When I started using FireFox, I discovered something truly amazing (to me at least) in the development world: the idea of separating basic functionality from advanced usage; the idea that a program could be continually improved upon in terms of security and stability without having to add on new features and gadgets, and new gadgets could be added as desired without danger to the core application’s stability. This was something foreign to someone accustomed to downloading the latest Microsoft updates, which always blend fixes with new features in a confusing and often problematic way.
And since working with WordPress, I’ve come to expect roughly the same thing of that platform. Plugins can be added at will with minimal risk to the core, and the core updates periodically with new bug fixes and improvements to stability, security and performance. That is, until 2.3 came out, then 2.5. And perhaps more importantly, until the new development schedule came out.
WordPress 2.5 is a great new interface that improves the back end and allows us plugin developers to hack what is probably the most important bit of WordPress: the author/administrator interface. WordPress 2.3 expanded the role of what they now refer to as “terms” and introduced tagging, which I have to admit I love. But these are radical changes to the core with far-reaching consequences – and they piggy-backed each other in the space of maybe six months. Its one thing to say that we developers need to keep up, but these changes drastically affect the end user experience in complex ways that are sure to leave them in the dust.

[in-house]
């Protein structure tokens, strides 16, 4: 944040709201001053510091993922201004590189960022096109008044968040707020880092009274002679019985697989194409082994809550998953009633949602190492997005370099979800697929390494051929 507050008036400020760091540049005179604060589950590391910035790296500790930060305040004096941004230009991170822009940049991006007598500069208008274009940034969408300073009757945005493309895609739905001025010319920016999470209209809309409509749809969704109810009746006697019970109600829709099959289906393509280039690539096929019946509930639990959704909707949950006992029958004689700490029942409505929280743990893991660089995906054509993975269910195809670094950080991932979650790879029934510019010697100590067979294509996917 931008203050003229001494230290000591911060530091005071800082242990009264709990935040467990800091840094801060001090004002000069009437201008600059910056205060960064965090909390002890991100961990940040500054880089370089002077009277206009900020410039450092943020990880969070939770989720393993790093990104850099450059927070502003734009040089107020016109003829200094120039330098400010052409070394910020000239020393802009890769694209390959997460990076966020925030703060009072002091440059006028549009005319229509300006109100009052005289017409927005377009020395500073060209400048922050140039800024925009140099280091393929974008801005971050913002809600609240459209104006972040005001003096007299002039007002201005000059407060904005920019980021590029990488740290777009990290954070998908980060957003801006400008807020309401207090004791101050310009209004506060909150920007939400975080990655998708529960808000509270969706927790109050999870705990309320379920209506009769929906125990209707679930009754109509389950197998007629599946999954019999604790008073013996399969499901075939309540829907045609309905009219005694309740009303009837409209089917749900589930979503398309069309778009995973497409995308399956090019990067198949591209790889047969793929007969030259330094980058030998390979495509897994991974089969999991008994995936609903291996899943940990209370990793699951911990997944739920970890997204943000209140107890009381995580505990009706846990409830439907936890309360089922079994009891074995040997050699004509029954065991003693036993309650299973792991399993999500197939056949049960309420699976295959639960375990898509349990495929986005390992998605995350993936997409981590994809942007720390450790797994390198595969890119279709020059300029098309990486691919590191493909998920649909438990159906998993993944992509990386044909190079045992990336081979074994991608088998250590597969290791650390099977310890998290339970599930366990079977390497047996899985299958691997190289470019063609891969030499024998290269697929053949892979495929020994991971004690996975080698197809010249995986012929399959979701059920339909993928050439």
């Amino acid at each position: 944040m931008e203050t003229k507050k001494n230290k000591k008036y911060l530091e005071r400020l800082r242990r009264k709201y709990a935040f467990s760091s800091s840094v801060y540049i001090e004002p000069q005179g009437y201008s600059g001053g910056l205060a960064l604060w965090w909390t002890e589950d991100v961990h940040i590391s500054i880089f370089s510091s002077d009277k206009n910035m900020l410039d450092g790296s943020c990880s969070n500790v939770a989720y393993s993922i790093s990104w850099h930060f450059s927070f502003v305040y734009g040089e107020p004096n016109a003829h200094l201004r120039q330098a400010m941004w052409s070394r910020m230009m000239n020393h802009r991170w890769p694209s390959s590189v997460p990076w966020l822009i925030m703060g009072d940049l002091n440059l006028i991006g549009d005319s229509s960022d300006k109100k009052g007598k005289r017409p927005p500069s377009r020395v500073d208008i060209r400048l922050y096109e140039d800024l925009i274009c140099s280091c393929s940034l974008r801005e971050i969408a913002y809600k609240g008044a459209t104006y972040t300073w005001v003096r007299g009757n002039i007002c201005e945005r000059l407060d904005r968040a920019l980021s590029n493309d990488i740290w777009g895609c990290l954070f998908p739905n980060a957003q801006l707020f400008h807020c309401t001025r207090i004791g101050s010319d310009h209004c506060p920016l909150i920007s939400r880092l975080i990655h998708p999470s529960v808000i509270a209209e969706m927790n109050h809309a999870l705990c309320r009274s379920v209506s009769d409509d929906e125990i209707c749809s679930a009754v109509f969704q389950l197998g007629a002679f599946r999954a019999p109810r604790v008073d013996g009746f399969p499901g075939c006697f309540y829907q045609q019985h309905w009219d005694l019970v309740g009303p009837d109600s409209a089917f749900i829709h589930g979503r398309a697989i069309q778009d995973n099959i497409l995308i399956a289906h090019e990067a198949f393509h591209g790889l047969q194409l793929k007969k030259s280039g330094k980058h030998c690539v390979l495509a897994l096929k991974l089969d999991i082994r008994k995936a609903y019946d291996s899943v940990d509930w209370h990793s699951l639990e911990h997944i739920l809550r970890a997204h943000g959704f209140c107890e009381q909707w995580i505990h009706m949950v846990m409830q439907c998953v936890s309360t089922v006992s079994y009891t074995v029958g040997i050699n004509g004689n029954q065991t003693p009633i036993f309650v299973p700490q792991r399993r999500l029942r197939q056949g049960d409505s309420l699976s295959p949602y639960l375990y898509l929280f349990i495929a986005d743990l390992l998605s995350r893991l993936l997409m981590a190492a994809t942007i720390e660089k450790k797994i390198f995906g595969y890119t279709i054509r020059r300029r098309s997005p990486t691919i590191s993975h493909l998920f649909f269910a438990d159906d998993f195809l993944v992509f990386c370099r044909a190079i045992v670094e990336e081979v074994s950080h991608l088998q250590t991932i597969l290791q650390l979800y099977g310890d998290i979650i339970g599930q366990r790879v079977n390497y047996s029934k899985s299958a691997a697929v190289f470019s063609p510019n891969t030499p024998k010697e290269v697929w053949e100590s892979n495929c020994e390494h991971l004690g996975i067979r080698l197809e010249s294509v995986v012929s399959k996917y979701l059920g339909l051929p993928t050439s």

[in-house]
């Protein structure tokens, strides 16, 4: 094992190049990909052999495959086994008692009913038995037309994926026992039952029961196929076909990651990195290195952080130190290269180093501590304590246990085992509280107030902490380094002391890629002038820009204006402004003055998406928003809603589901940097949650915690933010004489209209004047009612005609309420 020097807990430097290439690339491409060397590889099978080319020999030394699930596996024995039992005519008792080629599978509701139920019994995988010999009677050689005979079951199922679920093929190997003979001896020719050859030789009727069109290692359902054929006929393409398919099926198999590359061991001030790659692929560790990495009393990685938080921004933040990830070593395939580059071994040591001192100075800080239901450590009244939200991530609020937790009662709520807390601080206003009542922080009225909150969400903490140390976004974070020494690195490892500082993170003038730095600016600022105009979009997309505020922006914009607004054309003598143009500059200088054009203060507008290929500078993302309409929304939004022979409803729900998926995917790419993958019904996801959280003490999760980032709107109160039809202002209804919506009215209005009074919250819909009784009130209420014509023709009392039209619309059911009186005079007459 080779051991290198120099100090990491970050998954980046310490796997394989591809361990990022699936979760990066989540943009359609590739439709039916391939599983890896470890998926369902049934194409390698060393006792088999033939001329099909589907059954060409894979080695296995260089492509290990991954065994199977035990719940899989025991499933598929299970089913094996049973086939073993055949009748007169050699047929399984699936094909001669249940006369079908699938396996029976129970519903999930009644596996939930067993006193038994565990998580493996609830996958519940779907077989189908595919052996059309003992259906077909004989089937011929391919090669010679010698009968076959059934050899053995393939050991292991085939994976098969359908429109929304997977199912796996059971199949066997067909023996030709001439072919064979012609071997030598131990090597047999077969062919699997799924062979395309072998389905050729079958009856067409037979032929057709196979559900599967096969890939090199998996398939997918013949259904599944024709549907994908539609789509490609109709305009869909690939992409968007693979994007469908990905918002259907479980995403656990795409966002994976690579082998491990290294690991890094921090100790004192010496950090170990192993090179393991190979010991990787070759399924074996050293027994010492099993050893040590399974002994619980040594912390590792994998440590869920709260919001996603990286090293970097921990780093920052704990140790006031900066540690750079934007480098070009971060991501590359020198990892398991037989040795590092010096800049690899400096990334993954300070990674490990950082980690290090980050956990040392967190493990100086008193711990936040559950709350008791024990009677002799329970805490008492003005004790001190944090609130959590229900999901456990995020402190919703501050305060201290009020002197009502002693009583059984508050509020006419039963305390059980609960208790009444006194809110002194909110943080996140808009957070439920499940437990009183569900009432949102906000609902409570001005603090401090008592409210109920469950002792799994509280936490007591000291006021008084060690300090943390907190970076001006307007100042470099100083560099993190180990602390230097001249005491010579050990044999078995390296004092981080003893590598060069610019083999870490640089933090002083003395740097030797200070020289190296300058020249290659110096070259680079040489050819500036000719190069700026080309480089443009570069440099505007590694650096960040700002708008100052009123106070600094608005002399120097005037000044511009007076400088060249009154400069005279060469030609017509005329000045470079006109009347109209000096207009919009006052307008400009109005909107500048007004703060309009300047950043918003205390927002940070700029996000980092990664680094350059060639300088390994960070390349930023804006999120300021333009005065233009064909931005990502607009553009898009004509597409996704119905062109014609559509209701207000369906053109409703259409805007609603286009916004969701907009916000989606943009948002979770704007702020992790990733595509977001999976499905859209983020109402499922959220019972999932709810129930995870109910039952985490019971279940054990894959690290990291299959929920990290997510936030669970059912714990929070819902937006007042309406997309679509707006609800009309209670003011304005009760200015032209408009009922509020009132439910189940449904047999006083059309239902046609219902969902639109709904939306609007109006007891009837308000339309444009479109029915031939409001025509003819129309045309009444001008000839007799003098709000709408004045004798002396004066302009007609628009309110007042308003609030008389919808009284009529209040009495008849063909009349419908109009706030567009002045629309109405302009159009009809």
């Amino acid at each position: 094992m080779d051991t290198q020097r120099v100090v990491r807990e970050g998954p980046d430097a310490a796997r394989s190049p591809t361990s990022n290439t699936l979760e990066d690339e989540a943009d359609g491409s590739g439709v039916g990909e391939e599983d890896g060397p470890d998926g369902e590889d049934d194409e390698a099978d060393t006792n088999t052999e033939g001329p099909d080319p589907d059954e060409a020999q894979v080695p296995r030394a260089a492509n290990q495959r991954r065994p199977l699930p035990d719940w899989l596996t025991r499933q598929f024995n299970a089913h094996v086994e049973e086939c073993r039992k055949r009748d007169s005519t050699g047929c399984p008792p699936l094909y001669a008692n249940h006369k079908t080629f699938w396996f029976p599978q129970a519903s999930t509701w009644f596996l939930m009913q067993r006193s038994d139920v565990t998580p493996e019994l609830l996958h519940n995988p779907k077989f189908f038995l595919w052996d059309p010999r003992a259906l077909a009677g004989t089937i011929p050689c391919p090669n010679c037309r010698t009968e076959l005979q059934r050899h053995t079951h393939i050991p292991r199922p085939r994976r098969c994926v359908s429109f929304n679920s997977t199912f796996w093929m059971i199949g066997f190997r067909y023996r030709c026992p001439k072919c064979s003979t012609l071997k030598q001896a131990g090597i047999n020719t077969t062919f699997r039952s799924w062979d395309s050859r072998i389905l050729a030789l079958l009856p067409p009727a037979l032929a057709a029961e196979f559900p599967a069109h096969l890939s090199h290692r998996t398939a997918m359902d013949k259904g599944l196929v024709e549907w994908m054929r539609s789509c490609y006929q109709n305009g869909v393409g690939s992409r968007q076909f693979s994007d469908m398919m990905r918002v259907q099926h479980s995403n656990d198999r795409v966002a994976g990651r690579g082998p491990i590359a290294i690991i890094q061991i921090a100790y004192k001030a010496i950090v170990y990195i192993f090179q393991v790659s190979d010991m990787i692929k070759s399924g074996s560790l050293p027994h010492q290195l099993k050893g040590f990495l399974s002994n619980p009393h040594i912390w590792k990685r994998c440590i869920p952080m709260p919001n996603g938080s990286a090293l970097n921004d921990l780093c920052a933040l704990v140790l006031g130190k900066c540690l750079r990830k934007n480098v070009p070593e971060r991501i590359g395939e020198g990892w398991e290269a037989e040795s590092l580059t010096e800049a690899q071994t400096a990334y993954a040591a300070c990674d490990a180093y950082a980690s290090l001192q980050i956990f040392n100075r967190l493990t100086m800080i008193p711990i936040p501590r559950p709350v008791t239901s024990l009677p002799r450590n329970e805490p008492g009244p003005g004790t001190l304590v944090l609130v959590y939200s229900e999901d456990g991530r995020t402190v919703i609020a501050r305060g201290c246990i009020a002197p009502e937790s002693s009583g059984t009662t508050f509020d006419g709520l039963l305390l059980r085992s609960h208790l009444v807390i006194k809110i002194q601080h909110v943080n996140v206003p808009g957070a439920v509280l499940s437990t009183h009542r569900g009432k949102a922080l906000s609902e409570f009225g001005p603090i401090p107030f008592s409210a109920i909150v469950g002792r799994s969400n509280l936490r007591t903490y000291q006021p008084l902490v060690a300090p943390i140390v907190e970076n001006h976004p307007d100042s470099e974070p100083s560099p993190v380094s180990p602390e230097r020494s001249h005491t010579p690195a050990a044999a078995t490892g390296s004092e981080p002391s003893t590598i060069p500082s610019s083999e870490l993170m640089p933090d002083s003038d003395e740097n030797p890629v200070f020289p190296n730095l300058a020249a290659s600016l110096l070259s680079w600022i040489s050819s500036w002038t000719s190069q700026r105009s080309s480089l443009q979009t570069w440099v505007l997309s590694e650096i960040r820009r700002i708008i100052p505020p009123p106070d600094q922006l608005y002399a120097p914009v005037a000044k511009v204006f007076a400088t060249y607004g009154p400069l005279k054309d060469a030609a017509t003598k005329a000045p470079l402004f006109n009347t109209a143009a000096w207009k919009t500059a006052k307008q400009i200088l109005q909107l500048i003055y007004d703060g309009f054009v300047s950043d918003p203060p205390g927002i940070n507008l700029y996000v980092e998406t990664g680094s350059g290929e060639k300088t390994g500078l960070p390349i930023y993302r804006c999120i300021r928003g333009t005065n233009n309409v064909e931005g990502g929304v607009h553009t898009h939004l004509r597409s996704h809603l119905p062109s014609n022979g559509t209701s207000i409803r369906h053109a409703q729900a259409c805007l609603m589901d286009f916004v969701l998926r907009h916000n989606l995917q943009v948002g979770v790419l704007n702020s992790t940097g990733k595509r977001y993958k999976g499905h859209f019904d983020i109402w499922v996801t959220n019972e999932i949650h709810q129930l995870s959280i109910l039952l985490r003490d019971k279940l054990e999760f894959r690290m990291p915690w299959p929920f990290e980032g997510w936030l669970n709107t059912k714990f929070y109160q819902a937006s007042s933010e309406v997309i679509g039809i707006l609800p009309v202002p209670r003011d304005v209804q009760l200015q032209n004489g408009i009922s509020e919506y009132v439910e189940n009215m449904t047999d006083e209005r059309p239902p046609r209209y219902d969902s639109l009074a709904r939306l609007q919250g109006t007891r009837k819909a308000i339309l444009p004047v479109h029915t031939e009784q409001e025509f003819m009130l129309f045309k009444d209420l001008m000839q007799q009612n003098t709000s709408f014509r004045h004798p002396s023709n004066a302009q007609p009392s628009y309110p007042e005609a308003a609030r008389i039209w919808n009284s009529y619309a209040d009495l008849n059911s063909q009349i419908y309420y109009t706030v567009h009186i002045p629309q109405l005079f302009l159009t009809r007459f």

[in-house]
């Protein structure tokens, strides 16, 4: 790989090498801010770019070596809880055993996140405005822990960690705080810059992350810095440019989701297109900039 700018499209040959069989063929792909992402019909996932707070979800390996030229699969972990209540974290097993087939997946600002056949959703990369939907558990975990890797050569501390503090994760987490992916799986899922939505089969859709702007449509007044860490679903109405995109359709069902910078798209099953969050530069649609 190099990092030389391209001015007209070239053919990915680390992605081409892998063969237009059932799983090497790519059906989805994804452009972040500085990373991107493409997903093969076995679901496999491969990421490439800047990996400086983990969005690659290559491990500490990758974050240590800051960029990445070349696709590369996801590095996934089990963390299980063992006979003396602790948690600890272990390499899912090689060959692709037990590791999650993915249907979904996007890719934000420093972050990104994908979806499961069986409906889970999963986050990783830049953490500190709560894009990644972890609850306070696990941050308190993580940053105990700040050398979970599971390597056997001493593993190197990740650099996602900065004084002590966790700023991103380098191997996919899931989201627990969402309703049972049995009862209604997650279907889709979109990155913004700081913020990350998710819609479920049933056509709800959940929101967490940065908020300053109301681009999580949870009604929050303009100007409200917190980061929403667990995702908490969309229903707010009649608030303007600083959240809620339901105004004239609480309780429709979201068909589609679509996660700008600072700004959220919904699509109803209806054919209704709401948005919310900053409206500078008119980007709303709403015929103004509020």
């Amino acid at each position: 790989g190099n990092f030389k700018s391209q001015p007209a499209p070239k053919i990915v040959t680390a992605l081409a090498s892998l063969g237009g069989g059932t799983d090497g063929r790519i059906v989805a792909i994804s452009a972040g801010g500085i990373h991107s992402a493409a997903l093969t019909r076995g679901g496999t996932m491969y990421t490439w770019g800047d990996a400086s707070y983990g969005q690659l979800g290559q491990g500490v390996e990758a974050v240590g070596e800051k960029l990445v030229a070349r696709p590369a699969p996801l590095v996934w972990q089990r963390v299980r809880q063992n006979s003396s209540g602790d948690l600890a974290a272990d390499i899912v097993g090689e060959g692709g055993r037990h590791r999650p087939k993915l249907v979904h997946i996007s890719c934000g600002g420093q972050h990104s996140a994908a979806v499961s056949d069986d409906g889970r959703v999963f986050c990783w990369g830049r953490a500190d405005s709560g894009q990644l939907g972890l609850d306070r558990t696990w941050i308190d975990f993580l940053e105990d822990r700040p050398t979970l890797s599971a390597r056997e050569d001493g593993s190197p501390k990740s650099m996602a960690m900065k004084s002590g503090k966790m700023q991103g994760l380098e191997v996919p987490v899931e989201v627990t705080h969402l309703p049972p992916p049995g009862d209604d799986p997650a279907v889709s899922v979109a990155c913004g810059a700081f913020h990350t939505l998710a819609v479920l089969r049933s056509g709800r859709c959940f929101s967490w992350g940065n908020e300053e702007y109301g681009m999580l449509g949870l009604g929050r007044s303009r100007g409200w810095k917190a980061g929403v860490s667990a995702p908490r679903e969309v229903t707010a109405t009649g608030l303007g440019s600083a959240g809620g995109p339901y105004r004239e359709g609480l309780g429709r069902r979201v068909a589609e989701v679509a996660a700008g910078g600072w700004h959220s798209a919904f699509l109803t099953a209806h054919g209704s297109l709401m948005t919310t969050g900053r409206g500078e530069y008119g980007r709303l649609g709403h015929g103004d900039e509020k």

What’s more, they want the development process to be this fast. Indeed, they skipped right over 2.4 because the changes they wanted were so radical that there wasn’t time in the release schedule to come up with a stable 2.4. That should be some indication of just how completely crazy their schedule is. But I haven’t seen a whole lot of talk about it. Rather, the impetus coming from the top seems to be that WordPress needs to remain competitive and therefore has to have a fast-forward development schedule. Their release schedule is even planned on a time-based scenario, rather than the more logical needs- or at least design-based schedule.
But now we’re stuck with a Microsoft-esque problem, in that in order to maintain the security and performance enhancements of WordPress, we must of needs also accept new feature enhancements which we may not want or need. This is not what I’d expected of WordPress at all.
I realize that some changes need to affect the core directly. I accept that software needs to advance itself in order to remain relevant. But I am hoping that the folks who push the levers at Automattic rethink their insane release schedule.